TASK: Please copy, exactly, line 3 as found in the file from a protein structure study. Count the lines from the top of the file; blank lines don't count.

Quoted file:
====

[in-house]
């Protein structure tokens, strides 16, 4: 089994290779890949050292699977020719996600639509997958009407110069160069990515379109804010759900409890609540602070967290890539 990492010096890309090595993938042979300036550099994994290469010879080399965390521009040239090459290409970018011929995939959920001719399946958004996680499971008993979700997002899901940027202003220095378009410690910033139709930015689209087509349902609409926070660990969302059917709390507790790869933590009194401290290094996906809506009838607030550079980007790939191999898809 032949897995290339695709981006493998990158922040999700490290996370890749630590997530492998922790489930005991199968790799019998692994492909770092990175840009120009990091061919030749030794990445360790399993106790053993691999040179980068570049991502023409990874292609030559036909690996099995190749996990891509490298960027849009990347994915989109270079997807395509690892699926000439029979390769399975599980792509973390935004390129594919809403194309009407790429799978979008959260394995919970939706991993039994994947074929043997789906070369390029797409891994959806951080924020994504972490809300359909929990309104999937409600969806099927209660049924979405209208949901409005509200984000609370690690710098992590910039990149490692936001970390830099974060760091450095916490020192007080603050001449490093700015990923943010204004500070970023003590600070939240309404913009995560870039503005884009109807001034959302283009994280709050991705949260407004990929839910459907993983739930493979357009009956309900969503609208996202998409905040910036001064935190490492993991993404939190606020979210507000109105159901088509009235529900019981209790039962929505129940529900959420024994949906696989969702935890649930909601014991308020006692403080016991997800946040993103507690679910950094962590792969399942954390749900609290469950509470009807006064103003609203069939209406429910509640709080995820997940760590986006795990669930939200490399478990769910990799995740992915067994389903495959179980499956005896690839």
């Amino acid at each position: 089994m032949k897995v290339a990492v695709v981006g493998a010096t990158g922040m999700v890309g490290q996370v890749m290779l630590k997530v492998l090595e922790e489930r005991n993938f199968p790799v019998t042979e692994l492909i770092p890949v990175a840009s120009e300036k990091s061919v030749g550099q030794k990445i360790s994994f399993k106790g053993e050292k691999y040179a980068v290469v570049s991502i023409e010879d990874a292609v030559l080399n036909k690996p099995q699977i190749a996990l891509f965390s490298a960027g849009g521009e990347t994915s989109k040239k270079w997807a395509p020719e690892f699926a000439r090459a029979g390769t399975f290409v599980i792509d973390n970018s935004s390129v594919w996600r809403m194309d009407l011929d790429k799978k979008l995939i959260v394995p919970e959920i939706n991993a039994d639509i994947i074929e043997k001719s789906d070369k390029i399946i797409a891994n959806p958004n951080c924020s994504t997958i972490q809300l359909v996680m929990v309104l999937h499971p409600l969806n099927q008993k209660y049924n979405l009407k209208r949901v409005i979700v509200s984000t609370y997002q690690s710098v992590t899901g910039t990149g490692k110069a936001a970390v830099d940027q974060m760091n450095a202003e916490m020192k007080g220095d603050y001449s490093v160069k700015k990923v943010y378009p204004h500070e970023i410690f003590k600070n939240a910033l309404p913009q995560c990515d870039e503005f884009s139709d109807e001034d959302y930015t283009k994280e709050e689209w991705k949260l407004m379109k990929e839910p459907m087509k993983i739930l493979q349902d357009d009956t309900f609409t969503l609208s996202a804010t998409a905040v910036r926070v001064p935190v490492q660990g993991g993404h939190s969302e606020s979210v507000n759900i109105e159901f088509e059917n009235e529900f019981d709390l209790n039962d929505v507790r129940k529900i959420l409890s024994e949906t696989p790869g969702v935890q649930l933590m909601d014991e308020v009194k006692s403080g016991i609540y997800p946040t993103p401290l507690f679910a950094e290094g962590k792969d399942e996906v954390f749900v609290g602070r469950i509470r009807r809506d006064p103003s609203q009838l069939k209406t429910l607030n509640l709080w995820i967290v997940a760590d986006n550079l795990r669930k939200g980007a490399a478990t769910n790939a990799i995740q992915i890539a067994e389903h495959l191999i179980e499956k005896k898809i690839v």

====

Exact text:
């Amino acid at each position: 089994m032949k897995v290339a990492v695709v981006g493998a010096t990158g922040m999700v890309g490290q996370v890749m290779l630590k997530v492998l090595e922790e489930r005991n993938f199968p790799v019998t042979e692994l492909i770092p890949v990175a840009s120009e300036k990091s061919v030749g550099q030794k990445i360790s994994f399993k106790g053993e050292k691999y040179a980068v290469v570049s991502i023409e010879d990874a292609v030559l080399n036909k690996p099995q699977i190749a996990l891509f965390s490298a960027g849009g521009e990347t994915s989109k040239k270079w997807a395509p020719e690892f699926a000439r090459a029979g390769t399975f290409v599980i792509d973390n970018s935004s390129v594919w996600r809403m194309d009407l011929d790429k799978k979008l995939i959260v394995p919970e959920i939706n991993a039994d639509i994947i074929e043997k001719s789906d070369k390029i399946i797409a891994n959806p958004n951080c924020s994504t997958i972490q809300l359909v996680m929990v309104l999937h499971p409600l969806n099927q008993k209660y049924n979405l009407k209208r949901v409005i979700v509200s984000t609370y997002q690690s710098v992590t899901g910039t990149g490692k110069a936001a970390v830099d940027q974060m760091n450095a202003e916490m020192k007080g220095d603050y001449s490093v160069k700015k990923v943010y378009p204004h500070e970023i410690f003590k600070n939240a910033l309404p913009q995560c990515d870039e503005f884009s139709d109807e001034d959302y930015t283009k994280e709050e689209w991705k949260l407004m379109k990929e839910p459907m087509k993983i739930l493979q349902d357009d009956t309900f609409t969503l609208s996202a804010t998409a905040v910036r926070v001064p935190v490492q660990g993991g993404h939190s969302e606020s979210v507000n759900i109105e159901f088509e059917n009235e529900f019981d709390l209790n039962d929505v507790r129940k529900i959420l409890s024994e949906t696989p790869g969702v935890q649930l933590m909601d014991e308020v009194k006692s403080g016991i609540y997800p946040t993103p401290l507690f679910a950094e290094g962590k792969d399942e996906v954390f749900v609290g602070r469950i509470r009807r809506d006064p103003s609203q009838l069939k209406t429910l607030n509640l709080w995820i967290v997940a760590d986006n550079l795990r669930k939200g980007a490399a478990t769910n790939a990799i995740q992915i890539a067994e389903h495959l191999i179980e499956k005896k898809i690839v």